Saudi Arabia buys more arms than any other county in the Middle East. In 2009, the nation spent $40.5 billion on that. Israel comes second with a much smaller amount though - $13 billion.
Interestingly enough, other countries of the region did not take any measures to reduce the number of their arms purchasing deals either, not even against the background of the economic crisis. Quite on the contrary, the number of arms contracts has been growing steadily. In 2006, the countries of the Middle East spent $77 billion on the purpose, and the number grew to $102 billion in 2009.
It may look strange that such a country like Saudi Arabia that enjoys the protection of US army bases is interested in acquiring more and more arms.
Anatoly Tsyganok, an expert with the Institute for Political and Military Analysis, said in an interview with Pravda.Ru that Saudi Arabia intends to diversify its arms. To put it in a nutshell, the nation wants to refuse from the predominance of the United States on its arms market. This trend can be observed in many other countries of the world.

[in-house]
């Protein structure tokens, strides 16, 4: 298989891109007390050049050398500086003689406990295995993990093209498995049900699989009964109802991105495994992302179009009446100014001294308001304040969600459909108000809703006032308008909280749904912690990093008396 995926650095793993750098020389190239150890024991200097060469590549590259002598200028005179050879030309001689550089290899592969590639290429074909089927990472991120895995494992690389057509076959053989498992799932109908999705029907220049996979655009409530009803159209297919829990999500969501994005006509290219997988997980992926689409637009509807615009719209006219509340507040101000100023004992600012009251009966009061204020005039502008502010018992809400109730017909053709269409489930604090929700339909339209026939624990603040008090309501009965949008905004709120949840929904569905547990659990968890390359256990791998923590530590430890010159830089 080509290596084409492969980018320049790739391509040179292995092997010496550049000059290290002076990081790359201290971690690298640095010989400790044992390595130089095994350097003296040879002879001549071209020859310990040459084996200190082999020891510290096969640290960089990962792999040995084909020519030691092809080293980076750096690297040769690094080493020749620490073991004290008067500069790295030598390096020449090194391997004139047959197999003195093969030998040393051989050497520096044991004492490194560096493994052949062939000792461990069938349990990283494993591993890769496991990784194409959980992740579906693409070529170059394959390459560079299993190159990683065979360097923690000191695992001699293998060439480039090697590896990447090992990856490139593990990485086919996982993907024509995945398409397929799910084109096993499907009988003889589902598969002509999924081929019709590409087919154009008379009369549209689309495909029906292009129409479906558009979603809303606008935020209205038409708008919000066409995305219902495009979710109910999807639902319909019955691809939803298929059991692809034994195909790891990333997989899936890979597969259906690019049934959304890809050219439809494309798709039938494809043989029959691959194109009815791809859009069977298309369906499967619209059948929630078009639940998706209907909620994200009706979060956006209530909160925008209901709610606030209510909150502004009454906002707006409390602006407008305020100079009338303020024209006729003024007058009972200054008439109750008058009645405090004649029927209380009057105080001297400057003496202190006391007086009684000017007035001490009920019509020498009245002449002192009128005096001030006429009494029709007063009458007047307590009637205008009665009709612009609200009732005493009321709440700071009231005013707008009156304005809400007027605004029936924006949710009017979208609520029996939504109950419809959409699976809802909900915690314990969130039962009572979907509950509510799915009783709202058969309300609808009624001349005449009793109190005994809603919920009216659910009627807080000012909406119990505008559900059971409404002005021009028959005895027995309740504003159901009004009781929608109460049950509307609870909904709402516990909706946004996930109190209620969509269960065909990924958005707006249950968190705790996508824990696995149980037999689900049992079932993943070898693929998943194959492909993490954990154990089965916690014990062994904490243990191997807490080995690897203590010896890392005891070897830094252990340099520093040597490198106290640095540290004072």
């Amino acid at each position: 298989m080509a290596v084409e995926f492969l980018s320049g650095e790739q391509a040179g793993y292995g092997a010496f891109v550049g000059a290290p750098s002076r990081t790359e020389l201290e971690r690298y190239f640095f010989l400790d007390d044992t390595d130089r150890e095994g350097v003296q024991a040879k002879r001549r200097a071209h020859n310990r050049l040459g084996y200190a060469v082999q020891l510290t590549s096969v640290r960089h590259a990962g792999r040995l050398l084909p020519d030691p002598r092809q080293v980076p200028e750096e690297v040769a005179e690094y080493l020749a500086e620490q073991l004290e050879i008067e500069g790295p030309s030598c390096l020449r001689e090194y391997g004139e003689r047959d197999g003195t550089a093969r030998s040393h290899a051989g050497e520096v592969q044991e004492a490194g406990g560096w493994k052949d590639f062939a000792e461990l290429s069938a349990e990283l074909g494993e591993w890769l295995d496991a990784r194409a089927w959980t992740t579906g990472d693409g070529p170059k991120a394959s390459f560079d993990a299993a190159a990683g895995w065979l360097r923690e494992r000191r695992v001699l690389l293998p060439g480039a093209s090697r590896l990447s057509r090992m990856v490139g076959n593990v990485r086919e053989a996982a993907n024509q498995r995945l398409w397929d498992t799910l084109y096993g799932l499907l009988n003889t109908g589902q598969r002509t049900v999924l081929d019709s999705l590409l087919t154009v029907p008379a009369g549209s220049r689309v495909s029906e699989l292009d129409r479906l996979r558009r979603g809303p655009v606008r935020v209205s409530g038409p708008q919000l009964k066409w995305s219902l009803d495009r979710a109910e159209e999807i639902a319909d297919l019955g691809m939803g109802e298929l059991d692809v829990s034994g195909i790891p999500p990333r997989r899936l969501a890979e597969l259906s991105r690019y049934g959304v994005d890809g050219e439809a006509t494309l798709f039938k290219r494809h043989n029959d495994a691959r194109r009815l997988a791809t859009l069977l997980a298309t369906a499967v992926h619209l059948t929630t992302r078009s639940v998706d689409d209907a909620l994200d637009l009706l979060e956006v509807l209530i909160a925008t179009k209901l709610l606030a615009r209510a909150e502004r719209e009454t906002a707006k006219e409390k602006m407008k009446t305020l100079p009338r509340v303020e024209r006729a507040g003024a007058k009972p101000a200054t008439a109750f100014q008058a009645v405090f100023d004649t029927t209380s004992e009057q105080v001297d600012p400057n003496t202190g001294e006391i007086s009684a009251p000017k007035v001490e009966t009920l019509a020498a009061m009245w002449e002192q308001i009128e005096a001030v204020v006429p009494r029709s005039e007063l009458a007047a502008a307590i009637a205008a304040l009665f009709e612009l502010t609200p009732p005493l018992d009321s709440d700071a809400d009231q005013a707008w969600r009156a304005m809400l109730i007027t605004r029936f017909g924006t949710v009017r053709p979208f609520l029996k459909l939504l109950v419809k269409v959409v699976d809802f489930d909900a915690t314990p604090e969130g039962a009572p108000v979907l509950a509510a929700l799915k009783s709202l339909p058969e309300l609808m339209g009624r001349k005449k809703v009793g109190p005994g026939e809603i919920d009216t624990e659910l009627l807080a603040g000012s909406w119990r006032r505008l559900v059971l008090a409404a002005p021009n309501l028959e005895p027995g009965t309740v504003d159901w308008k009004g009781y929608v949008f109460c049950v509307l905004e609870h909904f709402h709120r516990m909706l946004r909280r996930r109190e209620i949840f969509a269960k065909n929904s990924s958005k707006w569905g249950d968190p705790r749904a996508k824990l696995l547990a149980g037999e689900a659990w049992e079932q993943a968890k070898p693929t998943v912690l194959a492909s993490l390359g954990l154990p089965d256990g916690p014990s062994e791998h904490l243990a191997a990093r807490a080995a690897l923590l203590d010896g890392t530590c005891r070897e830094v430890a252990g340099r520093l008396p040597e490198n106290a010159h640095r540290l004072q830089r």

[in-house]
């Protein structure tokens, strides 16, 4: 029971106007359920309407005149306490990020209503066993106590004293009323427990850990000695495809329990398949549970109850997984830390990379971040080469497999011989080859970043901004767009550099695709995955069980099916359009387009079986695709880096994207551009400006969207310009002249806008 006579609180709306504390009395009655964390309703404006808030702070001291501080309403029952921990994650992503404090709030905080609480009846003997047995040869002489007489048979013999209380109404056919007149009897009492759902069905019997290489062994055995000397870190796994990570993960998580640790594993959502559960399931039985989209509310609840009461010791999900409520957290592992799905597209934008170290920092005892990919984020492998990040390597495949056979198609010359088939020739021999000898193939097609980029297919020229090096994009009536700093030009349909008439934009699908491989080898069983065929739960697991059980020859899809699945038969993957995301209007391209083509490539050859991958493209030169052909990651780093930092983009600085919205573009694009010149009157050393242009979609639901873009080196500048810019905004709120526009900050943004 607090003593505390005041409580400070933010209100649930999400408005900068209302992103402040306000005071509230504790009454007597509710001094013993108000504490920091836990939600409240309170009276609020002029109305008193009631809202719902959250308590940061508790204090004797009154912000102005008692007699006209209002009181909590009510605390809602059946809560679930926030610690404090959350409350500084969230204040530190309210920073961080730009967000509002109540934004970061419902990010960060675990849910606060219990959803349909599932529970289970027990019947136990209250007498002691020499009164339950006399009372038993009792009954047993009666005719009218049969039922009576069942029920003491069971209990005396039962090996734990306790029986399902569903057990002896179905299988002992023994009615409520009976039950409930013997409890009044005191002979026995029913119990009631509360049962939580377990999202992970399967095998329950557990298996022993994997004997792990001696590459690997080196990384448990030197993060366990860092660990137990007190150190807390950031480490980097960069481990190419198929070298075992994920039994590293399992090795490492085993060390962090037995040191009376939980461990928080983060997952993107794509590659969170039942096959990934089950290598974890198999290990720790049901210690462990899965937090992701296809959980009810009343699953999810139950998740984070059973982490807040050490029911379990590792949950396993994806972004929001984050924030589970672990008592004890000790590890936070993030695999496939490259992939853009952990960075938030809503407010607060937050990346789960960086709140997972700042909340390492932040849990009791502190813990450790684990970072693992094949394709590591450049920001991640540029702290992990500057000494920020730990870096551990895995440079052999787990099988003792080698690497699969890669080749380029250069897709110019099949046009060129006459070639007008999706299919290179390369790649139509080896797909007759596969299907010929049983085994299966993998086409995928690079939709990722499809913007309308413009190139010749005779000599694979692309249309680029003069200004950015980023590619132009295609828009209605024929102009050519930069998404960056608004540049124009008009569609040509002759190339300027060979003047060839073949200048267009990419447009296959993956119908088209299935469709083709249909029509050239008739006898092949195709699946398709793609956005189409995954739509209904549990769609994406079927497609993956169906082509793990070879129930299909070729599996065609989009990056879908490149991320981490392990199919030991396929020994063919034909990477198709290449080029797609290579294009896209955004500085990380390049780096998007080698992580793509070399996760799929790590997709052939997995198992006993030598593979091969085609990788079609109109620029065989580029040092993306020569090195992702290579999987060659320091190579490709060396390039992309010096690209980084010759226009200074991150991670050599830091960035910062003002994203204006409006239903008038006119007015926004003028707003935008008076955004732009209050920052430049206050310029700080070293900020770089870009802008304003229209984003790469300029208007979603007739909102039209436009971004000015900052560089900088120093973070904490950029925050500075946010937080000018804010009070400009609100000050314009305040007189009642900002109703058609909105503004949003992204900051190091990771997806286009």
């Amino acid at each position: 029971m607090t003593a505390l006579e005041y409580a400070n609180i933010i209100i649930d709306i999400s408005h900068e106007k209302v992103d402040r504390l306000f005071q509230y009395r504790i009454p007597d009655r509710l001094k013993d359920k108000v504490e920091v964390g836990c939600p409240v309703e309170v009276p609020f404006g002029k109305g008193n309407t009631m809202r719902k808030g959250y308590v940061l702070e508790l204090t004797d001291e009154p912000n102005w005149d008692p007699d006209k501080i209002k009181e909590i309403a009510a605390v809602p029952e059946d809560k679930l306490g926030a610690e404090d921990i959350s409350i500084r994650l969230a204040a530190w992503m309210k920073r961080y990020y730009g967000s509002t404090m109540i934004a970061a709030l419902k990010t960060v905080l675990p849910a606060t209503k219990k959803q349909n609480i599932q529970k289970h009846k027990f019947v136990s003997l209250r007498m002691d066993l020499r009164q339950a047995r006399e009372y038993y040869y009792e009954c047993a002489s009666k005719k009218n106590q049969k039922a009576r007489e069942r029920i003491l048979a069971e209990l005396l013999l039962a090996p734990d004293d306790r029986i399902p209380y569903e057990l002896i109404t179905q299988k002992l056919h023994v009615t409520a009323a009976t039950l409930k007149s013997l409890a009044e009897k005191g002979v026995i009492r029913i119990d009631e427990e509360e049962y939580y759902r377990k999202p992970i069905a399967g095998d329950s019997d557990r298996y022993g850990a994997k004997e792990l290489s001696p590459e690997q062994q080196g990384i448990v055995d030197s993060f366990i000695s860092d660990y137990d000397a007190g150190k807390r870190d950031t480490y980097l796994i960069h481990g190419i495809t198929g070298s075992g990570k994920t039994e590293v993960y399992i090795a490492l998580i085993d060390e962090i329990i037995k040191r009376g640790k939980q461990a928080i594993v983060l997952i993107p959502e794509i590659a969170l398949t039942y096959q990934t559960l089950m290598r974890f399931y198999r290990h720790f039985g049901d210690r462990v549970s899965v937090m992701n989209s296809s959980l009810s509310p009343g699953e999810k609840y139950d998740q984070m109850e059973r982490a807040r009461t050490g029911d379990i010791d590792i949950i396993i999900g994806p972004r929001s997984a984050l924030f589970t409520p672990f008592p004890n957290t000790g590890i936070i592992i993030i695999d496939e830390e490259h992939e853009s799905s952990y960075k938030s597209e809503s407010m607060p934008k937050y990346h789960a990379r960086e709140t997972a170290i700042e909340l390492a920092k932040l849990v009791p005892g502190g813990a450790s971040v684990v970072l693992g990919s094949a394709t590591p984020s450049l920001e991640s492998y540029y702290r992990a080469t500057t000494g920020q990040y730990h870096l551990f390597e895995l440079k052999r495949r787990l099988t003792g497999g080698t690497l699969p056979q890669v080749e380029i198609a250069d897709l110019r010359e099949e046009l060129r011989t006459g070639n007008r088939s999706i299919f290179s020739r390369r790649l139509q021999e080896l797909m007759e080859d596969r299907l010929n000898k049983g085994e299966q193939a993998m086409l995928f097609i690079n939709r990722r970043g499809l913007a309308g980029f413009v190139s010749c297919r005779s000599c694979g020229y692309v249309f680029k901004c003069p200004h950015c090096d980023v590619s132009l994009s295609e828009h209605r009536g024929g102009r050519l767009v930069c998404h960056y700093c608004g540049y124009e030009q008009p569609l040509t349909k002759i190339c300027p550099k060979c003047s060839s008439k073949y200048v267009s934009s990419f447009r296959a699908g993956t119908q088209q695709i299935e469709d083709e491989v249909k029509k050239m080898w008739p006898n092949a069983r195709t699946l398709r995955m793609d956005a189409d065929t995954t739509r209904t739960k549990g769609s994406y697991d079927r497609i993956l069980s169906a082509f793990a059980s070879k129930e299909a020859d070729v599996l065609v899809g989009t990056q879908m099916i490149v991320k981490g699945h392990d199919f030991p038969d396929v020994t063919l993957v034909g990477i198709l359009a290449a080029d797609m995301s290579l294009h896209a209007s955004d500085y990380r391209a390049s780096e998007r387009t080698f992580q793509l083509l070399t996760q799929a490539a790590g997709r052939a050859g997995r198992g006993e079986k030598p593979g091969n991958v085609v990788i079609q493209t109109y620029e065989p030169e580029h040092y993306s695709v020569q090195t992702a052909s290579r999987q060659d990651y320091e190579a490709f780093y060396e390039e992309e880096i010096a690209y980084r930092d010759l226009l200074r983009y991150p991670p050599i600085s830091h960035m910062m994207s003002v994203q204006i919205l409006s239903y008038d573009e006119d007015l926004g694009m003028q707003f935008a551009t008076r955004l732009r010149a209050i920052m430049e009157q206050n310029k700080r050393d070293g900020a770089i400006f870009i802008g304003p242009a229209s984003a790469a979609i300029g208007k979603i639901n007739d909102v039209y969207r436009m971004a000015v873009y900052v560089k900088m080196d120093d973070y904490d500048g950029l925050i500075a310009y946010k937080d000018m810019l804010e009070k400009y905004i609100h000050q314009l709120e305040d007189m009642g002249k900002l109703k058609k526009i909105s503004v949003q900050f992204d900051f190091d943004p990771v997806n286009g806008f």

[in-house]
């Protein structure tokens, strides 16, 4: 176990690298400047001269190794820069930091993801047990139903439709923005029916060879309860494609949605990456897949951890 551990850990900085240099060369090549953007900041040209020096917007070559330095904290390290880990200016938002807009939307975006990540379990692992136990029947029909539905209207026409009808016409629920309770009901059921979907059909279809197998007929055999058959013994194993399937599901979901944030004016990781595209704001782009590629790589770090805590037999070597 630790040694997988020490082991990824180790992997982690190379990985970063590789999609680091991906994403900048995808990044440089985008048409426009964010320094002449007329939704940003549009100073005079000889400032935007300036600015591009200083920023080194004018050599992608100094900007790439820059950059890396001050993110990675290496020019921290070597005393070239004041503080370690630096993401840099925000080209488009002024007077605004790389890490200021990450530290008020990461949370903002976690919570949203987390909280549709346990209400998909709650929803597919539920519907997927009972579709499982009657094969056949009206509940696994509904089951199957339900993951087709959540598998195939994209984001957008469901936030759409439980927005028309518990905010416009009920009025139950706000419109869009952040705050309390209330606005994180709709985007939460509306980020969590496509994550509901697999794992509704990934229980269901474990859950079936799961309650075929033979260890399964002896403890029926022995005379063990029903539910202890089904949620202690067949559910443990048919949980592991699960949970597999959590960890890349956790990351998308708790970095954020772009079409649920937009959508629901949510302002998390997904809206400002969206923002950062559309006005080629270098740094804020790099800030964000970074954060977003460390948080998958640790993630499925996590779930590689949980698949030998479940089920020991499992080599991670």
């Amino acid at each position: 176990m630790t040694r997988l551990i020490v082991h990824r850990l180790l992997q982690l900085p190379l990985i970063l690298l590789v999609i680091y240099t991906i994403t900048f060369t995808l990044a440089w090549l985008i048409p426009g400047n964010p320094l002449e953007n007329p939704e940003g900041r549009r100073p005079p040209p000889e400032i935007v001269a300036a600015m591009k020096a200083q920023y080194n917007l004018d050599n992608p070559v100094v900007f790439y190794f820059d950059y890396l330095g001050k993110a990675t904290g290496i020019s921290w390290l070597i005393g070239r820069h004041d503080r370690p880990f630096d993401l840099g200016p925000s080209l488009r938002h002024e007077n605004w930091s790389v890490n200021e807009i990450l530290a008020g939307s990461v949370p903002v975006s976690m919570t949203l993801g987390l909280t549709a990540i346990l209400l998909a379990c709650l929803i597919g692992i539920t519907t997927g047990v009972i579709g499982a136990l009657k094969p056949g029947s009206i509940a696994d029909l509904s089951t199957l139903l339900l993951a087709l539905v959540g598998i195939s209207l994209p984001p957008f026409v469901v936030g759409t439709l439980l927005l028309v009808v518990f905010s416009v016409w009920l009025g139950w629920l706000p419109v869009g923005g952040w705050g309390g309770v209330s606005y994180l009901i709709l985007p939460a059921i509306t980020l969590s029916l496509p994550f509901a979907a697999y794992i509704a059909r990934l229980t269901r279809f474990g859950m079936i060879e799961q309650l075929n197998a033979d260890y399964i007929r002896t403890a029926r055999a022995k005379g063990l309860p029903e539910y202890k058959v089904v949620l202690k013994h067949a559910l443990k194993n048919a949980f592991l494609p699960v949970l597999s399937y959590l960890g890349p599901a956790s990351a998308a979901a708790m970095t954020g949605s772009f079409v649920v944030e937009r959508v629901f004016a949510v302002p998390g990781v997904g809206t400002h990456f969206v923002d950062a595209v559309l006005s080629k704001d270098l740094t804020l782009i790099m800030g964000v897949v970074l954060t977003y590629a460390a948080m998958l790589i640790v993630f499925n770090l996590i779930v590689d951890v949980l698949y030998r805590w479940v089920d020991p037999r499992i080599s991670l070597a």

“India currently refuses from the monopoly of Russian arms and turns to the USA instead, whereas Saudi Arabia, on the contrary, intends to cooperate with Russia closer. Probably, they are doing it to be able to compete with the army of Israel,” the expert said.
Ilya Dubinsky, an Israeli political blogger, believes that Saudi Arabia spends so much on arms not to lose its cash. Saudi Arabia has never waged any wars against Israel, not even during the worst time in Israeli-Arab relations.
“Iraqi dictator Saddam Hussein was a headache for Saudi kings before 2003. Saddam was hanged, Iraq collapsed, but now it is Iran that shows aggression against the countries of the Persian Gulf. The Islamic Republic of Iran is the biggest threat to Saudi Arabia’s security, which makes the nation increase its arms deals with other countries.
In 2016, Iran bought four divisions of S-300 Favorit anti-aircraft missile systems from Russia. Each division includes 12 launchers
The United States has always been the largest defense spender in the world with China following second. In 2017, Russia started losing its positions and dropped to the fourth place and then to the seventh, in 2019